Shocking. We have just witnessed the biggest data leak in journalistic history. Let's just say that hell breaks loose. No fluff.
A brief on Panama Papers
A set of 11.5 million confidential documents created by Mossack Fonseca, the Panama-based corporate service provider, were posted by a German paper, Süddeutsche Zeitung (SZ). The documents reveal information – in detail – on over 214,000 offshore companies, as well as the identities of all shareholders and directors.
The documents were nicknamed the Panama Papers.
What's even more shocking than the figures is the names found in the documents.
As reported by NY Daily News, there are 29 billionaires – listed in Forbes' list of the world's 500 richest people – who were found to be connected to Mossack Fonseca. There is also movie star Jackie Chan and soccer star Lionel Messi.
And if those are not shocking enough, try this: At least 140 offshore accounts are linked to current and former politicians worldwide, including 12 country leaders, such as Russia's President Vladimir Putin, Pakistan's PM Nawaz Sharif, and Chinese President Xi Jinping – among others.
Is it illegal to use offshore company structures?
The massive leaks raised yet another question on the legalities of offshore company structures and everything that comes with it, including offshore banking: Is it legal?
The Guardian's Luke Harding puts it exceptionally well: “Are all people who use offshore structures crooks? No. Using offshore structures is entirely legal... Are some people who use offshore structures crooks? Yes.”
Time and time again, we advise existing and potential clients about the legitimacy of going offshore. They are unsure because the mainstream media (almost) always put offshore company structures under the negative light, misleading individuals and businesses who want to better protect their wealth and assets legitimately.
We understand that people who want to go offshore often want to do it for the wrong reasons (e.g. Money laundering). However, there are legitimate reasons that make offshore structures beneficial (e.g. Protecting from your home country's uncertain political and economic environment.)
To revisit the legal/illegal issues of going offshore, please read our article on this matter here.
What the Panama Papers mean to us?
We're not sure about those whose names were identified in the documents. However, we do know that the vast coverages on Panama Papers are going to raise the general public's awareness on the issues of going offshore – including the possibilities it offers to their financial endeavors, such as estate planning, inheritance security, tax reductions, overcoming local currency and banking restrictions, etc.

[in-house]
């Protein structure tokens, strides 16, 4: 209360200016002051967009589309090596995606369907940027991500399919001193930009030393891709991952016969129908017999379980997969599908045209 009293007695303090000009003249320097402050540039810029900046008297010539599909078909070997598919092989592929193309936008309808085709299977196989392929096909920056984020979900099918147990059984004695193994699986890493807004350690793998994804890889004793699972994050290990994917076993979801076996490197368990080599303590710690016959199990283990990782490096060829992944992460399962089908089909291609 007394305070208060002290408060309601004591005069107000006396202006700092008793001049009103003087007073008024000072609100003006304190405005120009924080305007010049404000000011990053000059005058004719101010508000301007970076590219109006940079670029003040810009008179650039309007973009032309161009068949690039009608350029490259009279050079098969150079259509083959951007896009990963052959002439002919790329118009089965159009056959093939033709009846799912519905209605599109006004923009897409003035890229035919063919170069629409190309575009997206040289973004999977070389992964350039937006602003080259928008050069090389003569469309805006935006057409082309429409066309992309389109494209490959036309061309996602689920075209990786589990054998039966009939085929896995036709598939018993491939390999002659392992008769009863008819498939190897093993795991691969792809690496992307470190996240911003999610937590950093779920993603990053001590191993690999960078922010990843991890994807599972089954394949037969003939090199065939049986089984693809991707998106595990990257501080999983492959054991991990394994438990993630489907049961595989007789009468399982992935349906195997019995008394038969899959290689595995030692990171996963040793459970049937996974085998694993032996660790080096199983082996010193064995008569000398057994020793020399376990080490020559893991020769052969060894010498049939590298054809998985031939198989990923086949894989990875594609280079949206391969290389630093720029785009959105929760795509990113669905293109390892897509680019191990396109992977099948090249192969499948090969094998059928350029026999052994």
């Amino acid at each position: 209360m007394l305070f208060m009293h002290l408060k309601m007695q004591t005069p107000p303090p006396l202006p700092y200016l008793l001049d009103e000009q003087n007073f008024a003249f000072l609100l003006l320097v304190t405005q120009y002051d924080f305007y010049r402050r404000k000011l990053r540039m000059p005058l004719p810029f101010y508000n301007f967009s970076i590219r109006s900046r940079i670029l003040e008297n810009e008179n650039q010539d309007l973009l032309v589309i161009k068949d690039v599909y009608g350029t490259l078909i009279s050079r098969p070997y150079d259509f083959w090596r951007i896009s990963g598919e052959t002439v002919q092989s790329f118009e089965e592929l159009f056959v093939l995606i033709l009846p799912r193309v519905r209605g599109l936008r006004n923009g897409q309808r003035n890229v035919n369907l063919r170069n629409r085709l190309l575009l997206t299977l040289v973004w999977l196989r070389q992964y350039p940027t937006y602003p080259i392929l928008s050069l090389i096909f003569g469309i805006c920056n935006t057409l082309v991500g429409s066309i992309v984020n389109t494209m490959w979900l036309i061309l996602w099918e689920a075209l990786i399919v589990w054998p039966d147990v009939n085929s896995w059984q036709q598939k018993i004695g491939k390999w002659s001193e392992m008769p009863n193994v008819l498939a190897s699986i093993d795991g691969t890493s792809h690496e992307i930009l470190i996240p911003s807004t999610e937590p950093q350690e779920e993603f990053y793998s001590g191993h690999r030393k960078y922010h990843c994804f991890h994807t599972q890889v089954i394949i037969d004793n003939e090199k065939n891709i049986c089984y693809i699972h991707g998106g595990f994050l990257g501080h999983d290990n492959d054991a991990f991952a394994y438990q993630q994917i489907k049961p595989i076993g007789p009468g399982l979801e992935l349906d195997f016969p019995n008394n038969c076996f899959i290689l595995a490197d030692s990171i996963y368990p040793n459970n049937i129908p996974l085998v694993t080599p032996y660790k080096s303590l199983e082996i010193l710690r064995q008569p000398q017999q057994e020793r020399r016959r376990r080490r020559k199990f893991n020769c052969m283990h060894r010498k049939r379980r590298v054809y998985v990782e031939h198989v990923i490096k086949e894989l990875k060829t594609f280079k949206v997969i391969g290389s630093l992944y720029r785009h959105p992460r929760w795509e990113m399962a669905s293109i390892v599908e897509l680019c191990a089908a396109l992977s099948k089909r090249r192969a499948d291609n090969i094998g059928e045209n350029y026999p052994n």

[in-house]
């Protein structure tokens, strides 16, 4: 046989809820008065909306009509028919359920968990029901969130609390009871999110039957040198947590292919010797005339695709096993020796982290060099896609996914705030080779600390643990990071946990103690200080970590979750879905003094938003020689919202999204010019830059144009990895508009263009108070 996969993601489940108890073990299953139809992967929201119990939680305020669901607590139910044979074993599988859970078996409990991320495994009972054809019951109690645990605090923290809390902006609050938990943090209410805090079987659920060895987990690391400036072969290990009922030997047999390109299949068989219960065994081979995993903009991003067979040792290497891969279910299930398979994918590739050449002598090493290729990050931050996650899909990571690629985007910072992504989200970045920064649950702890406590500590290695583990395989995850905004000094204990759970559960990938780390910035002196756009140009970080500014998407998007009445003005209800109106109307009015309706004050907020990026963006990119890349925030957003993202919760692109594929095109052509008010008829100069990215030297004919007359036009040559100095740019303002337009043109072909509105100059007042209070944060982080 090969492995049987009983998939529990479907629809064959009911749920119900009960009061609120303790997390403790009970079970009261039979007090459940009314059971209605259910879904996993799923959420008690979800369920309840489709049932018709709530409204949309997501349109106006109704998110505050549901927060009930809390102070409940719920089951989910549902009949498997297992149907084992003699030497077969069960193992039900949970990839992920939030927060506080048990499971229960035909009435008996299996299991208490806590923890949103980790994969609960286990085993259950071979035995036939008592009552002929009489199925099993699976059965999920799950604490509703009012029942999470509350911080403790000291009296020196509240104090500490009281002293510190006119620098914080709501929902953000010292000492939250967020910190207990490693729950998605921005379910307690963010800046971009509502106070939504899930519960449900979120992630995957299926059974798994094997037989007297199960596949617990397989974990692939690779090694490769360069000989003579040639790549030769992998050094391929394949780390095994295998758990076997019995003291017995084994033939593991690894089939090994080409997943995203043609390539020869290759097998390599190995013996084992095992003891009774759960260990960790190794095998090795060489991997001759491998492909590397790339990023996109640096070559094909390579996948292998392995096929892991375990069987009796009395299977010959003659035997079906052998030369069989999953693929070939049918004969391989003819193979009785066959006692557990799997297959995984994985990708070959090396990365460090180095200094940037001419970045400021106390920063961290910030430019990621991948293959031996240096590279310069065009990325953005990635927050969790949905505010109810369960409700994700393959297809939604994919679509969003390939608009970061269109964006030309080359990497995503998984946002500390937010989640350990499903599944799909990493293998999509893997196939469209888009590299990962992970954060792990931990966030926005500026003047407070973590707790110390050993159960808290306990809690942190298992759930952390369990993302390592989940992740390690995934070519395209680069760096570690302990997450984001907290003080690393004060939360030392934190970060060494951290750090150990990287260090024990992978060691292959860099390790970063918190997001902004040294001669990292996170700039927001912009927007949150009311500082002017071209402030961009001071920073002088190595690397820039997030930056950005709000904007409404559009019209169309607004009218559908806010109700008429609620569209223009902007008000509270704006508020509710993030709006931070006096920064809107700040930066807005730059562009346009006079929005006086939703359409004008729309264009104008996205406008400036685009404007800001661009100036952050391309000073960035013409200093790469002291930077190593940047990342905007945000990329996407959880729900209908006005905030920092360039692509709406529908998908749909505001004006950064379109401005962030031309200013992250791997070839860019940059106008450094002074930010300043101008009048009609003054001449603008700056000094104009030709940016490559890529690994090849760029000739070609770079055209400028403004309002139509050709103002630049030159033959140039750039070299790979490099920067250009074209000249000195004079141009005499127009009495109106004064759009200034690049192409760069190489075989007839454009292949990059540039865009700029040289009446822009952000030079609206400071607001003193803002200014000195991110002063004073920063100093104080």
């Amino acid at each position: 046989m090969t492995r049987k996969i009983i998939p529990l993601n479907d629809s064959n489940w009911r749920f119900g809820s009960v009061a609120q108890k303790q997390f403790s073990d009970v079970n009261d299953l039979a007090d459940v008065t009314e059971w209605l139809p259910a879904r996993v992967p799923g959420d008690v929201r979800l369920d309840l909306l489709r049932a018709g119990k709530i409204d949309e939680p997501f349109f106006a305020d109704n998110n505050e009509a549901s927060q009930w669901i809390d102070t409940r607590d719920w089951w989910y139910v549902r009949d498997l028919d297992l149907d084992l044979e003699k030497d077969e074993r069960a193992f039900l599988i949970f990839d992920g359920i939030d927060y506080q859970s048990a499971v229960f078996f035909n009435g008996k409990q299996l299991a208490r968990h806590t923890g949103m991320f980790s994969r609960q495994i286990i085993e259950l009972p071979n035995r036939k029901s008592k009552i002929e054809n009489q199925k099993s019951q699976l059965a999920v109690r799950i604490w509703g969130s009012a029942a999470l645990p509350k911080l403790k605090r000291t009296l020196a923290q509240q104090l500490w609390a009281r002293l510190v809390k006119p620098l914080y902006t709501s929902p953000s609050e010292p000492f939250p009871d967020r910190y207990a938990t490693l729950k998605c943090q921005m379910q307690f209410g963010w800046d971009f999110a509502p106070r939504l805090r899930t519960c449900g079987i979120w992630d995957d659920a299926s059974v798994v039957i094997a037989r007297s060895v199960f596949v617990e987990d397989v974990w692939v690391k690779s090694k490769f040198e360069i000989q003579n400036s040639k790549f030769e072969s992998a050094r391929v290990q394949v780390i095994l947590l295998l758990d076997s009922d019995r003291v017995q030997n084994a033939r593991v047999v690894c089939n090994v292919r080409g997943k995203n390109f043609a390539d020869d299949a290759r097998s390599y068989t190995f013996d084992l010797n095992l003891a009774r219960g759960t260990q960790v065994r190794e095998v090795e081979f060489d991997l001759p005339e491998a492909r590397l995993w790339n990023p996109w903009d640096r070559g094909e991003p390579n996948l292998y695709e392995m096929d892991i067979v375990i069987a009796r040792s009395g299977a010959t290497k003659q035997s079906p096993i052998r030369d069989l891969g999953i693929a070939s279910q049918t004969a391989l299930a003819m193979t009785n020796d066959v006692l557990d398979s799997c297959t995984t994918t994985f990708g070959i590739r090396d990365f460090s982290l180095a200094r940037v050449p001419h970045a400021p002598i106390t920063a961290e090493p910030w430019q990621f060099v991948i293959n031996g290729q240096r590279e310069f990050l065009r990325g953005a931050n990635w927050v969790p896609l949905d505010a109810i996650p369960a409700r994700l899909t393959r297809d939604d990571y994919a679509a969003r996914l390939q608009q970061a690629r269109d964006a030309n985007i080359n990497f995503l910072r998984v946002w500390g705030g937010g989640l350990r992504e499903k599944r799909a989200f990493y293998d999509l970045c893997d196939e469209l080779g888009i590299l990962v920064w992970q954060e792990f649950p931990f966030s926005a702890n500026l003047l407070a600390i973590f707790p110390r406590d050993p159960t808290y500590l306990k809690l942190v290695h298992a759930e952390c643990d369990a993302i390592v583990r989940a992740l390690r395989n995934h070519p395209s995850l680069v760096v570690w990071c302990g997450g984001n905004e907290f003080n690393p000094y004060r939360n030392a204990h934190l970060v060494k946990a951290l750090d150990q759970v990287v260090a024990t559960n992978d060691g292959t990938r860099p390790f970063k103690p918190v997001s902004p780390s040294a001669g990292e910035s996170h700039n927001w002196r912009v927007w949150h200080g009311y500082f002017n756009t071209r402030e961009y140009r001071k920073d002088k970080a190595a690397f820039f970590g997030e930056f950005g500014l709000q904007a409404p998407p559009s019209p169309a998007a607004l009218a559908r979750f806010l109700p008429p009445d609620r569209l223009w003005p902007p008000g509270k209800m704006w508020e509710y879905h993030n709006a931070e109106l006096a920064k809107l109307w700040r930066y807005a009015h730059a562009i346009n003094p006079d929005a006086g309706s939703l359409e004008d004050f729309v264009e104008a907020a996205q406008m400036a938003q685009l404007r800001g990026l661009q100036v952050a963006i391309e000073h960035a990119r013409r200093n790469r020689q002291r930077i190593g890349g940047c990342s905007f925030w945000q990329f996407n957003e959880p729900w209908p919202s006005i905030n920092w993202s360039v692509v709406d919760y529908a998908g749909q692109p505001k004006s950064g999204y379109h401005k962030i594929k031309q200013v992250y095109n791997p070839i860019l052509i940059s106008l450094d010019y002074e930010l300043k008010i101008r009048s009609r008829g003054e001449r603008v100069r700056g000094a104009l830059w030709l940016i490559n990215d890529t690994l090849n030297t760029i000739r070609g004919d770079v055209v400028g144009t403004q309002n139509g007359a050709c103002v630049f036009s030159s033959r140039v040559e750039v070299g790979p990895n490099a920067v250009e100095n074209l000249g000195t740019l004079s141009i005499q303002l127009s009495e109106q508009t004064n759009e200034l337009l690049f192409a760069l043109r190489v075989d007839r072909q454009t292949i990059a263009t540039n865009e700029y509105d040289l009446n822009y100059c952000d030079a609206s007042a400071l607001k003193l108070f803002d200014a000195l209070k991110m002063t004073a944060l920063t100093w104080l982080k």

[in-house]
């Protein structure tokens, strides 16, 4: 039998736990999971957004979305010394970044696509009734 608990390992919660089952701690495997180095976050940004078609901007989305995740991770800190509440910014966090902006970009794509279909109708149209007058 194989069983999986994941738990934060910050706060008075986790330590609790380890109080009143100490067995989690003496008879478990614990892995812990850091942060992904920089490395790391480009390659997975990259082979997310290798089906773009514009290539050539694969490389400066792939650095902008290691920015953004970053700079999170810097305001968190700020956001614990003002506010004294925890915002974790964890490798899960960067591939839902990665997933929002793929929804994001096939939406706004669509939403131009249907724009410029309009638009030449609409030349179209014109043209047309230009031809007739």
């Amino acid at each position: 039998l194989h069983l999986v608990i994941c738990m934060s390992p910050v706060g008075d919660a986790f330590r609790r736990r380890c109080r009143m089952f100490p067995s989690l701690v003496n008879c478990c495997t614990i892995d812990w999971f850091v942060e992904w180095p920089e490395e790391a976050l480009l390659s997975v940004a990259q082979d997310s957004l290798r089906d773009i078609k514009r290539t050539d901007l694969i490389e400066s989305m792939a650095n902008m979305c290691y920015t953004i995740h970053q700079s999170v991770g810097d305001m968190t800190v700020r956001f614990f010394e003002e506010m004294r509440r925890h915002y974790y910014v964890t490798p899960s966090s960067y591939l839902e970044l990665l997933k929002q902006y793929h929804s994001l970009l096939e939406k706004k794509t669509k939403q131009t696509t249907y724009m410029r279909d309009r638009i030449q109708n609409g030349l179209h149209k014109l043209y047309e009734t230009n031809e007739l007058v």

For services like us, the leak means that there will be a 'natural selection' between legitimate services and illegitimate ones. With all eyes on international corporation service providers like Mossack Fonseca, those that comply with the laws, such as anti-money-laundering laws, will continue to be in business, as usual – or even better.
For you, you can now be sure that offshore structures are 'leveling grounds'. With small businesses under heavy pressure (and heavy tax burdens) in many countries, going offshore like the big boys – and experts like - do seems like a great plan.
If they can do it, why can't we?
If you have no criminal intentions, going anonymous – or simply take your assets out from your home country for better protection – is a perk that you should enjoy. True, the government and international organizations like OECD try to limit the flow of wealth through offshore centers by setting stricter rules and regulations, especially when it comes to secrecy. However, as long as big companies and public figures can enjoy all the perks of going offshore, there's no reason an individual or small business to enjoy the same perks.
We've published an article about a small UK town traders who want to go offshore. All the benefits of going offshore that are accessible to them are also accessible to you, too.
If they can, why can't you?